About New Hire Reporting
In August 1996, Congress passed the Personal Responsibility and Work Opportunity
Reconciliation Act (PRWORA), commonly referred to as "Welfare Reform," which included a
mandate that all states must establish a central repository for new hire reporting and
that all employers must report their new hires for inclusion in the repository.
New hire reporting is a simple process by which employers report information on
newly-hired and/or re-hired employees to a designated state agency shortly after the
date of hire.
What is the information used for?
States match the new hire reports against their child support records to locate
parents, establish an order, or enforce an existing order. With new hire reporting,
state child support enforcement agencies have the ability to issue wage withholding
orders (the most effective means of collecting child support) much more quickly. State
agencies may also conduct matches between their new hire database and certain other
state programs, such as public assistance, unemployment and worker's compensation
files, to prevent unlawful or erroneous receipt of benefit payments.
Once those matches are done, the State submits their new hire reports to a National
Directory of New Hires (NDNH), a component of the Federal Parent Locator Service (FPLS).
The FPLS receives the new hire data from all states, and along with other state employment
information, matches it against state locate requests. When there is a match, the FPLS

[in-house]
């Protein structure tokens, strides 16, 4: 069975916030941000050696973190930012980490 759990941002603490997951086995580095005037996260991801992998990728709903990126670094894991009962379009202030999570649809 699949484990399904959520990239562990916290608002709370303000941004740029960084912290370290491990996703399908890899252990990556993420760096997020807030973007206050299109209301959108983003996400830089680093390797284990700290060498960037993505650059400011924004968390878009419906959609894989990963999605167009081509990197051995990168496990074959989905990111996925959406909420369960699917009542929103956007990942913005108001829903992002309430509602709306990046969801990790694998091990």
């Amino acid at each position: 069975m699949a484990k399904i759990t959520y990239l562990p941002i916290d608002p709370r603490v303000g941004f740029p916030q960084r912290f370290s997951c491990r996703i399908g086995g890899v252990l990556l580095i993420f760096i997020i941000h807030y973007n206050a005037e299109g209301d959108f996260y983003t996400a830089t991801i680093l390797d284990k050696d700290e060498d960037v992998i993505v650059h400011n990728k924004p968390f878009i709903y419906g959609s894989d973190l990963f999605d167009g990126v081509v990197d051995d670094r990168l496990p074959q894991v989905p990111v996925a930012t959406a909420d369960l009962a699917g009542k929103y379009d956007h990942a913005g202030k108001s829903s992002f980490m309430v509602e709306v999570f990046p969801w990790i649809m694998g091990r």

provides the locate information to the state requesting it. The FPLS is a valuable tool
for states in locating parents who are not providing support for their children. It is
especially helpful for child support cases involving more than one state, often the most
difficult cases for states to handle. New hire reporting was part of a major expansion
of the FPLS and other features are added regularly.
Will the information be kept private?
A major focus for all those involved in the implementation of the new hire program is
the development of safeguards for the security and privacy of the data. Federal law
requires all states to establish safeguards for confidential information handled by
state agencies. All State data is transmitted over secure and dedicated lines to the
NDNH. Federal law also requires the Secretary of the Department of Health and Human
Services to establish and implement safeguards to protect the integrity and security
of information in the NDNH and to restrict access to and use of the information to
authorized persons and purposes.